Super Tuesday, one of the most important moments in the presidential nomination process, will see around a dozen states vote. The results on Tuesday could be pivotal in deciding who will be the next president.
On the Democratic side, Hillary Clinton is looking to consolidate her strength after a blowout win in South Carolina. If she does as well as expected, challenger Bernie Sanders could be facing the end of the road.
On the Republican side, Donald Trump could deliver a crushing blow to his rivals with a string of Super Tuesday wins, while Ted Cruz and Marco Rubio look to stop his momentum.
Here’s a snapshot of what’s at stake for Republicans and the mood in the Super Tuesday states voting today:
Alabama (50 Delegates)
Alabama polls currently show Trump leading, with at least one poll showing him ahead by more than 20 points. Alabama has one of the highest unemployment rates in the country, at 6.3%. Trump’s campaign has been designed to appeal to frustrated working-class voters who feel they’ve been let behind.
Virginia (49 Delegates)
Trump is currently leading here as well, with polls showing him in front by double digits. Virginia’s unemployment rate is only 4.2%, so if he does well here it could be a signal that his appeal is broadening. Virginia is considered a critical state for the general election. The state went to Barack Obama twice after swinging Republican for a generation. The stark differences between the Democratic-leaning northern part of the state — especially in certain DC suburbs — and the conservative southern portion could prove vital here.
Massachusetts (42 Delegates)
Massachusetts is just about as liberal as they come. While that should mean a perceived moderate like John Kasich would do well, Trump is leading in the state by more than 20%. One interesting fact about Massachusetts: according to a Pew poll, only 33% of Republicans say religion is important to them, by far the lowest rate in the Super Tuesday states.
Arkansas (40 Delegates)
Arkansas hasn’t been polled as extensively as some of the other states, but Cruz did have a narrow lead there in early February. It is a neighbor to his home state of Texas, which could help the candidate. It is also a heavily religious state. Trump has done well with evangelical voters, especially in South Carolina. It’s possible his comments about Planned Parenthood in recent debates could scare off these voters, though.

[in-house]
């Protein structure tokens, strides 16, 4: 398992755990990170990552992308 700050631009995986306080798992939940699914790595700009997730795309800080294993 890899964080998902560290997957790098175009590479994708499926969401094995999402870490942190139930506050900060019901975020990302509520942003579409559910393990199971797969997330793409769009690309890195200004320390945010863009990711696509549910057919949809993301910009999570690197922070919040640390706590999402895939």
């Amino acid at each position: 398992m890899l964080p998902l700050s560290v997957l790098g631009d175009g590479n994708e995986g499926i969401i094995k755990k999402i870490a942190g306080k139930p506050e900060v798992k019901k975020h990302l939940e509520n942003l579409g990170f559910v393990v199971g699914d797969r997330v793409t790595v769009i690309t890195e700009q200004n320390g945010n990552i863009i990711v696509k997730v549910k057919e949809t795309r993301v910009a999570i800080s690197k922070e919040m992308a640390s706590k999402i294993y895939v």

Wyoming (29 Delegates)
Wyoming is a caucus state which has virtually no polls. It’s a rural state, which might help Cruz, who won in Iowa, another rural state.
Alaska (26 Delegates)
Trump led the most recent poll in this caucus state, but that was back in January. Alaska is less religious than most Republican states, with only 55% saying religion is important to them. That could bode well for Trump. So could the state’s comparatively high 6.6% unemployment rate.
North Dakota (28 Delegates)
Similar situation to Wyoming. Under-polled. North Dakota will not likely garner much attention.
Texas (155 Delegates)
This is the big prize on Super Tuesday. Ted Cruz has home field advantage, and he’s leading by around 10 points in the latest polls. If Trump can cut into that lead or even overtake Cruz, it might be game-over for the senator. Sixty-six percent of Republicans say religion is important to them. Trump needs to perform as well with these voters in Texas as he did in South Carolina to have a chance.
Georgia (76 Delegates)
Trump is up by double digits here. A win in this deeply religious state would pair well with his win in South Carolina, doubling down his base in the Southern States. Unemployment is middle of the pack at 5.5%, but Trump’s appeals to the fears of white voters are key in this state.
Tennessee (58 Delegates)
Surprise surprise, Trump is winning here as well. Unemployment sits at 5.6%, and evangelical voters make up 67% of Republicans in the state. Again, this is a key test of Trump’s popularity with religious voters.
Minnesota (38 Delegates)
Minnesota is one of the rare polling bright spots for Marco Rubio. He’s leading here in the most recent polls, though by single digits. Minnesota is an important state for the general election. It has been consistently blue, but Republicans are eying it as a potential battleground state for 2016.
Colorado (37 Delegates)
In Colorado, the Republicans elect delegates, not presidential candidates. And, unlike in other caucus states, those delegates are not pledged to candidates. A straw poll of candidates isn’t even conducted anymore.
Vermont (16 Delegates)
On the Republican side, the home of Bernie Sanders is currently leaning towards Trump. The state has a large white population.